This year Americans are celebrating the 150th anniversary of Yellowstone National Park, established on March 1, 1872, as the first national park of the United States. It was Ulysses S. Grant, the 18th president of the United States (1869-1877), who signed the Yellowstone Protection Act into law for “the benefit and enjoyment of the people.”
With that being said, I am writing a letter to the people of the Virgin Islands to request the preservation and protection of our culture with the creation of the U.S. Virgin Islands Maroon Territorial Park in the Northwest Quarter of St. Croix.
The northwest, or “Maroon Country,” is threatened by indiscriminate development that would forever change the historic landscape culturally, historically, naturally, and archaeologically while destroying the pristine marine wilderness area. This will be the first of several articles explaining why the northwest and its sacred lands are embedded in the history and culture of the people of the Virgin Islands. It is a history that connects us to the wider Caribbean region as well as to Denmark, France, the Netherlands, Britain, Spain, and the Knights of Malta before the Danish West Indies were purchased by the United States in 1917.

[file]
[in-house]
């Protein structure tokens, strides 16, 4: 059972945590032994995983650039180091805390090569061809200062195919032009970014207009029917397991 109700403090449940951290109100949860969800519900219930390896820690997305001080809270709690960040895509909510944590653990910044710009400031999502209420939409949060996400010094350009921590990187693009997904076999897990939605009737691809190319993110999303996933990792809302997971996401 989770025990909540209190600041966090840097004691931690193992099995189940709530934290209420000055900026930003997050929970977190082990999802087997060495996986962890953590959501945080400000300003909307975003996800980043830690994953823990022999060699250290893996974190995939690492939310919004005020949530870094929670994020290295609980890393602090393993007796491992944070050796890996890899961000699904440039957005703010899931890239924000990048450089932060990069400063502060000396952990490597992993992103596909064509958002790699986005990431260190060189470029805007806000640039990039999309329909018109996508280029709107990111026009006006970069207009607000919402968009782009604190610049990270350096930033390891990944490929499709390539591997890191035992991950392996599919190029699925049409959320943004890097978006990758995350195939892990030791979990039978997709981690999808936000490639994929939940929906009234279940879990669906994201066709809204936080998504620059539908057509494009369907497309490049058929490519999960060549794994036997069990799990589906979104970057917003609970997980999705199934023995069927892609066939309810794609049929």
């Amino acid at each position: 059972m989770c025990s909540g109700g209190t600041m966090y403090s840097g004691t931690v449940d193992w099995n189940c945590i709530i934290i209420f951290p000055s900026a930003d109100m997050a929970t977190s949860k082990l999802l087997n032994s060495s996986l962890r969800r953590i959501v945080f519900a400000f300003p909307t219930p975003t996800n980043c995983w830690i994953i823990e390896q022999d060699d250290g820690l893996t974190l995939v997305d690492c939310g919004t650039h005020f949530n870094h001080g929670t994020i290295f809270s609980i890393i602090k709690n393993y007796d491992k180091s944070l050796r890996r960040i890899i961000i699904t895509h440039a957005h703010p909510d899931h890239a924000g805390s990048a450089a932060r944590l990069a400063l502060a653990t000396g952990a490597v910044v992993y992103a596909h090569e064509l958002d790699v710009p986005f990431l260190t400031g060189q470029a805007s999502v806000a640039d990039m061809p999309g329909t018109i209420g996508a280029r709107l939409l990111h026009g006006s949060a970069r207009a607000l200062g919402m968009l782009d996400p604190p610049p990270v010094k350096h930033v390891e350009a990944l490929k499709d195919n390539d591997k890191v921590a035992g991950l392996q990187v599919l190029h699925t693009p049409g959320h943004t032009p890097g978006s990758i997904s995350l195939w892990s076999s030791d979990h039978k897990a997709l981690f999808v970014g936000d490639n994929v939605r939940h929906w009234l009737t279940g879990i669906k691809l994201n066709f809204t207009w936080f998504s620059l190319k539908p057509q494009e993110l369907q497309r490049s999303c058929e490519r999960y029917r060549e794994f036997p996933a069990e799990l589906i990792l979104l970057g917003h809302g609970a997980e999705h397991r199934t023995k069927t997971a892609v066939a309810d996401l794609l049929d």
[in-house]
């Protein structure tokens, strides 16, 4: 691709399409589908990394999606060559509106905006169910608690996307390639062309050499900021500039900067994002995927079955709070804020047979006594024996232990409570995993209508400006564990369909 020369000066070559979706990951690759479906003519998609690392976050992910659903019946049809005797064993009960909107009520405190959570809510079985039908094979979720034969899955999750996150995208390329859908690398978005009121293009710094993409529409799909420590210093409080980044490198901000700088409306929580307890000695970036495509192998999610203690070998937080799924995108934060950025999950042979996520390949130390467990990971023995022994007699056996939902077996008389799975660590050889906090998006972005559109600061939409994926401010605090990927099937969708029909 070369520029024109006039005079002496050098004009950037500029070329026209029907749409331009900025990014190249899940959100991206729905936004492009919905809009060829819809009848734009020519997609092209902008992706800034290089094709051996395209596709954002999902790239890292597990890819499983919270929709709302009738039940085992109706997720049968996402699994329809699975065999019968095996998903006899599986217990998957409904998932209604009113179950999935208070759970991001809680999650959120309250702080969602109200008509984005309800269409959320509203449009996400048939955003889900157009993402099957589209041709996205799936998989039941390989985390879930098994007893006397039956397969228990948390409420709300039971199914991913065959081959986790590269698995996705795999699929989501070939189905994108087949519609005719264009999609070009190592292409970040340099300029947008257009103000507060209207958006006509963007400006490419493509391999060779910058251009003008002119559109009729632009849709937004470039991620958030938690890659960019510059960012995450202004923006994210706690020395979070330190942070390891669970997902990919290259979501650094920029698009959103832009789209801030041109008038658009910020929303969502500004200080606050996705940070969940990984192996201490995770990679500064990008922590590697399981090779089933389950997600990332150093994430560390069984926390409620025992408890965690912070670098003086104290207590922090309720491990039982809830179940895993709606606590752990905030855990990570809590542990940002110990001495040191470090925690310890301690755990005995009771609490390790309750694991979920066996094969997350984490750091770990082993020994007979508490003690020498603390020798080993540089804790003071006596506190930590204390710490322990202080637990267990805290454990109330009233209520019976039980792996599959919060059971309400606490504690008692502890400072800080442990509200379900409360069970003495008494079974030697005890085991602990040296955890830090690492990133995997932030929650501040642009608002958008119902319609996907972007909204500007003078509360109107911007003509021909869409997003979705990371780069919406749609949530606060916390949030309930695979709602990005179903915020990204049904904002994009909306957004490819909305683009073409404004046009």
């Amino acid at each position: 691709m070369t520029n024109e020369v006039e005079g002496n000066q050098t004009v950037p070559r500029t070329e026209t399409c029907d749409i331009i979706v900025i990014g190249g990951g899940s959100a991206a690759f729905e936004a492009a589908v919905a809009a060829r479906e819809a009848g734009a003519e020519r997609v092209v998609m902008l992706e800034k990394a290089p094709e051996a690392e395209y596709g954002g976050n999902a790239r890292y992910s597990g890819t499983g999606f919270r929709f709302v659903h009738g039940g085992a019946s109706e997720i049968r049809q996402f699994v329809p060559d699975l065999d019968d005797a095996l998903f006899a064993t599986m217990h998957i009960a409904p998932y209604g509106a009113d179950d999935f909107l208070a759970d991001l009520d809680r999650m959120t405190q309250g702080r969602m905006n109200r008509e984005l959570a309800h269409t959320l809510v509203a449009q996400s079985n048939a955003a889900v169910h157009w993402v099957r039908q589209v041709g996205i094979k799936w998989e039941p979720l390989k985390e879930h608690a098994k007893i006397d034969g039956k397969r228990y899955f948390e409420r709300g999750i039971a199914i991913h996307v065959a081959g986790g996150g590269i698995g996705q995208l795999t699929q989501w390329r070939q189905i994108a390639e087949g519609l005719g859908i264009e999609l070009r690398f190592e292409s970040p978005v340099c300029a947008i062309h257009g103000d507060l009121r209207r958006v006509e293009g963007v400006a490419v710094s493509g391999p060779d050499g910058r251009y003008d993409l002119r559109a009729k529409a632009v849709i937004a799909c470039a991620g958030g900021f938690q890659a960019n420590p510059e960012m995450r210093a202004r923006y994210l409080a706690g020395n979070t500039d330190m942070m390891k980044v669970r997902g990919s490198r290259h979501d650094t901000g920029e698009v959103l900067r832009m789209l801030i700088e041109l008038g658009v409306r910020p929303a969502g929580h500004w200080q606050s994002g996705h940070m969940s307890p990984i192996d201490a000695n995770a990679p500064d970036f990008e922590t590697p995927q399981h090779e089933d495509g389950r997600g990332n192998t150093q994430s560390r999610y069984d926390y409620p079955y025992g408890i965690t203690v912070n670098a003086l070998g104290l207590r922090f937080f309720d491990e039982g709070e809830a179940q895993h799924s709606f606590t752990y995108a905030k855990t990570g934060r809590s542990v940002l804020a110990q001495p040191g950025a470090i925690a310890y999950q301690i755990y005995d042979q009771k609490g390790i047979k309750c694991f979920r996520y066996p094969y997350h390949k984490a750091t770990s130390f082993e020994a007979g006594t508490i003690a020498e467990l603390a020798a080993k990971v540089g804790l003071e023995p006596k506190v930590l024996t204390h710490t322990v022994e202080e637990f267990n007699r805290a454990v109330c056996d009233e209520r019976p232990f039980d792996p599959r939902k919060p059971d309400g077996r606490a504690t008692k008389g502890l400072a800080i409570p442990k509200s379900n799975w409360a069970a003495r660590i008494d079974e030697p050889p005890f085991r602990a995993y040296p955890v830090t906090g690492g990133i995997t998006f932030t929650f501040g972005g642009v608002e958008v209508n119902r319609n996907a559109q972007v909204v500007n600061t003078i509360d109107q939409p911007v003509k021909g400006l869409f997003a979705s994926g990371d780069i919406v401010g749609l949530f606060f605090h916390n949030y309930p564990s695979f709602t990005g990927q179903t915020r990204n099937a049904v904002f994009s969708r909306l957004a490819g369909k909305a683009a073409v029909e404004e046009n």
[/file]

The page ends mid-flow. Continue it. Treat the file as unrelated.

For more than 30 years, I have been educating the Virgin Islands public and the global community about the value of preserving the northwest forest and coastal wilderness area. It was the last refuge of enslaved Africans fighting for their freedom in the Danish era. I have protested, testified at public hearings, and taken thousands of people, locals and visitors alike, to the site. I have written many articles on the area, worked with many national and international students as well as locals, teachers, professors, and researchers, such as anthropologists, and even wrote a letter to the Rockefeller family who once owned the property to request assistance in the preservation of the area.